MIND THE WAY YOU DISCUSS YOUR CHILD WITH OTHERS
Remember that what is casual conversation to you may be very important to your child. It could be the difference between motivating your child or discouraging him. The way you talk about your child with others—in your child’s earshot—can have a major effect on him.
- Follow these tips for discussing your child in front of others:
- Never think your child isn’t paying attention. Kids instantly perk up their ears when they hear their names. And your preteen child picks up more than your words. He is mature enough to take note of the tone of your voice and the context of the conversation.
- Never make negative comments about your child to another person. This includes talking to his other parent or relative. Think of how you would feel if two people you love talked of how “lazy” you are, right in front of you.
- Do not discuss your child, in a positive or negative way, with his siblings.
- Think before you speak. Save conversations about your child’s great grades or sports victories for when your child can’t hear. Instead, talk about his kindness or sense of responsibility. And if you really want to motivate him, praise his effort. Tell about a time that he didn’t quit, even when the going got tough.
Source: Sylvia Rimm, Why Bright Kids Get Poor Grades and What You Can Do About It: A Six-Step Program for Parents and Teachers, ISBN: 0-910707-87-1 (Great Potential Press, 10877-954-4200, www.giftedbooks.com). Reprinted with permission from Copyright © 2009, The Parent Institute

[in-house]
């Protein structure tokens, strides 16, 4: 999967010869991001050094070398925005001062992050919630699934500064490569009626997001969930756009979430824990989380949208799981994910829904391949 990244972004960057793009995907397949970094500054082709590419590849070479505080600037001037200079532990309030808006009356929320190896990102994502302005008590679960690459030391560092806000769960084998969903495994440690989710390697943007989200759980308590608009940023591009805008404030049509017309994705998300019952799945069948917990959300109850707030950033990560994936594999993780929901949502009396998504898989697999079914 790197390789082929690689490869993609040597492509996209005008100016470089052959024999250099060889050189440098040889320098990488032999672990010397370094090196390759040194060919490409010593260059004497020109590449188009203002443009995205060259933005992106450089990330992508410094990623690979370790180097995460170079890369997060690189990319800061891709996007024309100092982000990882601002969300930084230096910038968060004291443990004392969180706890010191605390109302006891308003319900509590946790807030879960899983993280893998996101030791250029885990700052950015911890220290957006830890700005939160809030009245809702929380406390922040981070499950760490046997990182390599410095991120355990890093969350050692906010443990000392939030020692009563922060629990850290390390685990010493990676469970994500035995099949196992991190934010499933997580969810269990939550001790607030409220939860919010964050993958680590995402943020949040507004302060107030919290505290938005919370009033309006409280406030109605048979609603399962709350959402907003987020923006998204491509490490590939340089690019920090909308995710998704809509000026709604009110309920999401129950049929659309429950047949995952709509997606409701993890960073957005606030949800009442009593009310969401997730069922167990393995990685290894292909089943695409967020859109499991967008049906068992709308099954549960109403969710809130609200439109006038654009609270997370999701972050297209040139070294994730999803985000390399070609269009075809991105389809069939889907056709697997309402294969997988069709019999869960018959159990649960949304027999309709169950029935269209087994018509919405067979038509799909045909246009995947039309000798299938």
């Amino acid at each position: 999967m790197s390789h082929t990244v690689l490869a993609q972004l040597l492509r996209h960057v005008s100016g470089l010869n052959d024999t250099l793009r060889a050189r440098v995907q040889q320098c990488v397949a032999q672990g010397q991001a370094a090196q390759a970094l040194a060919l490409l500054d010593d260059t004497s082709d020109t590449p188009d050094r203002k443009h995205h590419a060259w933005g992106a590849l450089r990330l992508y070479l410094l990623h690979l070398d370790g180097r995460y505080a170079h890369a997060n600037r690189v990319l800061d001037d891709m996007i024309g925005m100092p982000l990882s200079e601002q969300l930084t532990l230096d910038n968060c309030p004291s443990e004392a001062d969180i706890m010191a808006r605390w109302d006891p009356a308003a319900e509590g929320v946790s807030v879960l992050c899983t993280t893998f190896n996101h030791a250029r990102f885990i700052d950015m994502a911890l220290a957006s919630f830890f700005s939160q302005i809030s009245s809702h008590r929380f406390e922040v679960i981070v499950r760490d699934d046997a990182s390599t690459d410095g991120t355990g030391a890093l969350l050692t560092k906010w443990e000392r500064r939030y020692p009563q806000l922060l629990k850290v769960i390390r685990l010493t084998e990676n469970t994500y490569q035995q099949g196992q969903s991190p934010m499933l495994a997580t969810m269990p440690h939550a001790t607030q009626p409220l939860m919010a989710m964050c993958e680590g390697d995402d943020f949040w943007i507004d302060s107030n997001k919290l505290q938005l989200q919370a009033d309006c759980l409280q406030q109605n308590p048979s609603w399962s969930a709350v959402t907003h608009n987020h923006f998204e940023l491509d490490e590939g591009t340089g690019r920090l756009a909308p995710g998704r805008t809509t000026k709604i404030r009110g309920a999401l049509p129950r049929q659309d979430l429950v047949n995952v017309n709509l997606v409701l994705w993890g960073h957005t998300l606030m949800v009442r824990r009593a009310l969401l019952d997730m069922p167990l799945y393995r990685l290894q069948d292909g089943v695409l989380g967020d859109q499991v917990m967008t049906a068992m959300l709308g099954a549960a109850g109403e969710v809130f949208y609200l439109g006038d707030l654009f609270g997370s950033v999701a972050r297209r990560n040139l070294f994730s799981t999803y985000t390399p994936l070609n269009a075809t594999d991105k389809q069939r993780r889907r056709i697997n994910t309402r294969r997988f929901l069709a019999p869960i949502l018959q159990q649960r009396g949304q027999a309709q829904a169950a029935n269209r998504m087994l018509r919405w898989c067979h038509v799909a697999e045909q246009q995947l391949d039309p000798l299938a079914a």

BOOST YOUR MIDDLE SCHOOLER'S READING SKILLS WITH A BOOK CLUB!
Keep your middle schooler out of the “reading doldrums.” Encourage her to join a book club! Book clubs are excellent for boosting reading skills and can:
- Expand your child’s horizons. A book club can expose her to titles and topics she otherwise might not choose.
- Teach her to appreciate books. Maybe those stories she once called “boring” aren’t so bad, after all.
- Inspire her to write. An engaging book discussion can be a perfect jumping-off point for your middle schooler’s won short story.
- Introduce her to new people. Who knows? She may end up with a few bookish new friends.
- Sharpen communication skills. As your child talks about books, she will become a stronger communicator.
Source: “Lifelong Benefits of Joining a Book Club,” TheReadingClub.co.uk, thereadingclub.co.uk/lifelong-benefits-of-joining-a-book-club.html. Reprinted with permission from Copyright © 2009, The Parent Institute